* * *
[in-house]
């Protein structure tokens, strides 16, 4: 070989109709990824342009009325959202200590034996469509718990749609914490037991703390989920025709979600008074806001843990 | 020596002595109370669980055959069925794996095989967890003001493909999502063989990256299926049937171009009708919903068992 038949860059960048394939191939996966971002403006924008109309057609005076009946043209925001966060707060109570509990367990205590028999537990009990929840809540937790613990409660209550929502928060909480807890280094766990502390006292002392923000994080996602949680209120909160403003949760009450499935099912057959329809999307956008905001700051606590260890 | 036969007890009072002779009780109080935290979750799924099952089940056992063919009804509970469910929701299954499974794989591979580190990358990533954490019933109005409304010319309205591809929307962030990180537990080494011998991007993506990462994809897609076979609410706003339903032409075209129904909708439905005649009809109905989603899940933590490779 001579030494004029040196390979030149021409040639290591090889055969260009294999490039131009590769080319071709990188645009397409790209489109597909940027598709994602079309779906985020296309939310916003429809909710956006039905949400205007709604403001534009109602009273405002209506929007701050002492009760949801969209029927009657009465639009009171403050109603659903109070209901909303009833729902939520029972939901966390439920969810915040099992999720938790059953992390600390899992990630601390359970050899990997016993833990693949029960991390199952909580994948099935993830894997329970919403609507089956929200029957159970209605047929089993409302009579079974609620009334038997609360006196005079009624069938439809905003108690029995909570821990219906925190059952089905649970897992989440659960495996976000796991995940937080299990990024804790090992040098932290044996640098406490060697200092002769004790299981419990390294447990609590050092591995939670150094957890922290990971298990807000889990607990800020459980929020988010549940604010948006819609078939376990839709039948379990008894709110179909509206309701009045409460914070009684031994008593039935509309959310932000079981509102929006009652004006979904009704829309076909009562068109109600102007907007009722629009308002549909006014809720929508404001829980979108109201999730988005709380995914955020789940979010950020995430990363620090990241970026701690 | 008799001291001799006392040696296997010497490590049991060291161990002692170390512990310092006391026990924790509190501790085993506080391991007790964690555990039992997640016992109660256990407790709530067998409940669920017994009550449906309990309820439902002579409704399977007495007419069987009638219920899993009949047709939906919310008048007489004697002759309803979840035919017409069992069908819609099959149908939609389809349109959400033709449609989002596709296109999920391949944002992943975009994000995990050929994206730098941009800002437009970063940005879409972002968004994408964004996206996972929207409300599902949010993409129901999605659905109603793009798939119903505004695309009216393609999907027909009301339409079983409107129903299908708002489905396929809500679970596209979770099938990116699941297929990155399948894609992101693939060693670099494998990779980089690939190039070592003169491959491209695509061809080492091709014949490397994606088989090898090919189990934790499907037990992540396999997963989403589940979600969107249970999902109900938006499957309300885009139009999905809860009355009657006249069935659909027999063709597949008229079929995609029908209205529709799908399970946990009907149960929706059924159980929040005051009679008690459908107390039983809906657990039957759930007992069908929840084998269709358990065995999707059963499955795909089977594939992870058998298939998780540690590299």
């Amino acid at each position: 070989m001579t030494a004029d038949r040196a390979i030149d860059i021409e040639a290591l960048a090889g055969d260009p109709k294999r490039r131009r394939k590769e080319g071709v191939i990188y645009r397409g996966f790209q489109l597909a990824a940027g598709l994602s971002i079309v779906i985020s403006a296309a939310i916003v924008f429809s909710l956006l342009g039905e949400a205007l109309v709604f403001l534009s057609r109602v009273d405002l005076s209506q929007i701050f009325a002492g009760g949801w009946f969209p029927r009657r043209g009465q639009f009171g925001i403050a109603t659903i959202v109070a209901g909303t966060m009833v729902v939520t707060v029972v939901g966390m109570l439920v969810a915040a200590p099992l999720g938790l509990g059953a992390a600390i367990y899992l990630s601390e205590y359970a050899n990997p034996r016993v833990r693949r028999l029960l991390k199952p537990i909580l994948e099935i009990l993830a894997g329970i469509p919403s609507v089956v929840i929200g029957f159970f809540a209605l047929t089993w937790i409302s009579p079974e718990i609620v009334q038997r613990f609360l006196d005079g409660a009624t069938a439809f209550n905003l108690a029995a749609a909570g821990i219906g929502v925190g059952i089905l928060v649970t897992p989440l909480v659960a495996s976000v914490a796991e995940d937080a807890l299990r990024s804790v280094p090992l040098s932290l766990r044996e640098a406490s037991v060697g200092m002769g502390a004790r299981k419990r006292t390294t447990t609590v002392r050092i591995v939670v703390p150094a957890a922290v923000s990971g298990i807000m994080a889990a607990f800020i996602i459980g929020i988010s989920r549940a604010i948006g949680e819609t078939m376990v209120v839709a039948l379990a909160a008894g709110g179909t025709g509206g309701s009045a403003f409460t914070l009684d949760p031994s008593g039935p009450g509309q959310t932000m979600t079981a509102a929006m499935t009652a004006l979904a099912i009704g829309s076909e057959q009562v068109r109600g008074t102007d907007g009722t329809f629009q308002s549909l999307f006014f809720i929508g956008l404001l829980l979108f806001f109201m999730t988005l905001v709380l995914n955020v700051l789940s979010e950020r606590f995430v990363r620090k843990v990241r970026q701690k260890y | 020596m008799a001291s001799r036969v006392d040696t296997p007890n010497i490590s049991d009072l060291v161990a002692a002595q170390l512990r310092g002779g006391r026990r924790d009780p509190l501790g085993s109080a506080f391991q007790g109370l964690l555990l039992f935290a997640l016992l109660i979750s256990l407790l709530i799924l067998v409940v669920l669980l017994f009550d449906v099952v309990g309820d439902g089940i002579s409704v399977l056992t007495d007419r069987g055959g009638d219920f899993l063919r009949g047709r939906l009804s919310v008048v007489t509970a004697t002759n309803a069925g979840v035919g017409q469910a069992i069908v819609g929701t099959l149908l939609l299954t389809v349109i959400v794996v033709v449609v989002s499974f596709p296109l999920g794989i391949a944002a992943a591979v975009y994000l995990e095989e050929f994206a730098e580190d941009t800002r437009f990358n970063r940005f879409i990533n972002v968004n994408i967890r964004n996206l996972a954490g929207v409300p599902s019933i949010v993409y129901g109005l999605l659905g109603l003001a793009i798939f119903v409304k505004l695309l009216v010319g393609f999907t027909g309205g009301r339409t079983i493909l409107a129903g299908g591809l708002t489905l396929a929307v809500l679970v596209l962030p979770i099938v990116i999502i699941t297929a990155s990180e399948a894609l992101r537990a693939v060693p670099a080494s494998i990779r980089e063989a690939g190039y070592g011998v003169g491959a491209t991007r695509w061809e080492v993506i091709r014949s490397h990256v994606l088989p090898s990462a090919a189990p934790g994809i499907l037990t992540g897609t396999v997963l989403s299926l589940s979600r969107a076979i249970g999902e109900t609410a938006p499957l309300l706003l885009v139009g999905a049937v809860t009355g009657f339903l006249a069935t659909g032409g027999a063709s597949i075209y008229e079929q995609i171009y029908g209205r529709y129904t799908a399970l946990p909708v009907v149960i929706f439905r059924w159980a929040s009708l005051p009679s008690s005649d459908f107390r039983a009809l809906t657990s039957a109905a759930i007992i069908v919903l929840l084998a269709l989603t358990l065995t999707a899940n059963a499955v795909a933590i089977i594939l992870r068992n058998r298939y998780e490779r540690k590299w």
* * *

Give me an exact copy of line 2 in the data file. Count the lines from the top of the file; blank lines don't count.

């Protein structure tokens, strides 16, 4: 070989109709990824342009009325959202200590034996469509718990749609914490037991703390989920025709979600008074806001843990 | 020596002595109370669980055959069925794996095989967890003001493909999502063989990256299926049937171009009708919903068992 038949860059960048394939191939996966971002403006924008109309057609005076009946043209925001966060707060109570509990367990205590028999537990009990929840809540937790613990409660209550929502928060909480807890280094766990502390006292002392923000994080996602949680209120909160403003949760009450499935099912057959329809999307956008905001700051606590260890 | 036969007890009072002779009780109080935290979750799924099952089940056992063919009804509970469910929701299954499974794989591979580190990358990533954490019933109005409304010319309205591809929307962030990180537990080494011998991007993506990462994809897609076979609410706003339903032409075209129904909708439905005649009809109905989603899940933590490779 001579030494004029040196390979030149021409040639290591090889055969260009294999490039131009590769080319071709990188645009397409790209489109597909940027598709994602079309779906985020296309939310916003429809909710956006039905949400205007709604403001534009109602009273405002209506929007701050002492009760949801969209029927009657009465639009009171403050109603659903109070209901909303009833729902939520029972939901966390439920969810915040099992999720938790059953992390600390899992990630601390359970050899990997016993833990693949029960991390199952909580994948099935993830894997329970919403609507089956929200029957159970209605047929089993409302009579079974609620009334038997609360006196005079009624069938439809905003108690029995909570821990219906925190059952089905649970897992989440659960495996976000796991995940937080299990990024804790090992040098932290044996640098406490060697200092002769004790299981419990390294447990609590050092591995939670150094957890922290990971298990807000889990607990800020459980929020988010549940604010948006819609078939376990839709039948379990008894709110179909509206309701009045409460914070009684031994008593039935509309959310932000079981509102929006009652004006979904009704829309076909009562068109109600102007907007009722629009308002549909006014809720929508404001829980979108109201999730988005709380995914955020789940979010950020995430990363620090990241970026701690 | 008799001291001799006392040696296997010497490590049991060291161990002692170390512990310092006391026990924790509190501790085993506080391991007790964690555990039992997640016992109660256990407790709530067998409940669920017994009550449906309990309820439902002579409704399977007495007419069987009638219920899993009949047709939906919310008048007489004697002759309803979840035919017409069992069908819609099959149908939609389809349109959400033709449609989002596709296109999920391949944002992943975009994000995990050929994206730098941009800002437009970063940005879409972002968004994408964004996206996972929207409300599902949010993409129901999605659905109603793009798939119903505004695309009216393609999907027909009301339409079983409107129903299908708002489905396929809500679970596209979770099938990116699941297929990155399948894609992101693939060693670099494998990779980089690939190039070592003169491959491209695509061809080492091709014949490397994606088989090898090919189990934790499907037990992540396999997963989403589940979600969107249970999902109900938006499957309300885009139009999905809860009355009657006249069935659909027999063709597949008229079929995609029908209205529709799908399970946990009907149960929706059924159980929040005051009679008690459908107390039983809906657990039957759930007992069908929840084998269709358990065995999707059963499955795909089977594939992870058998298939998780540690590299």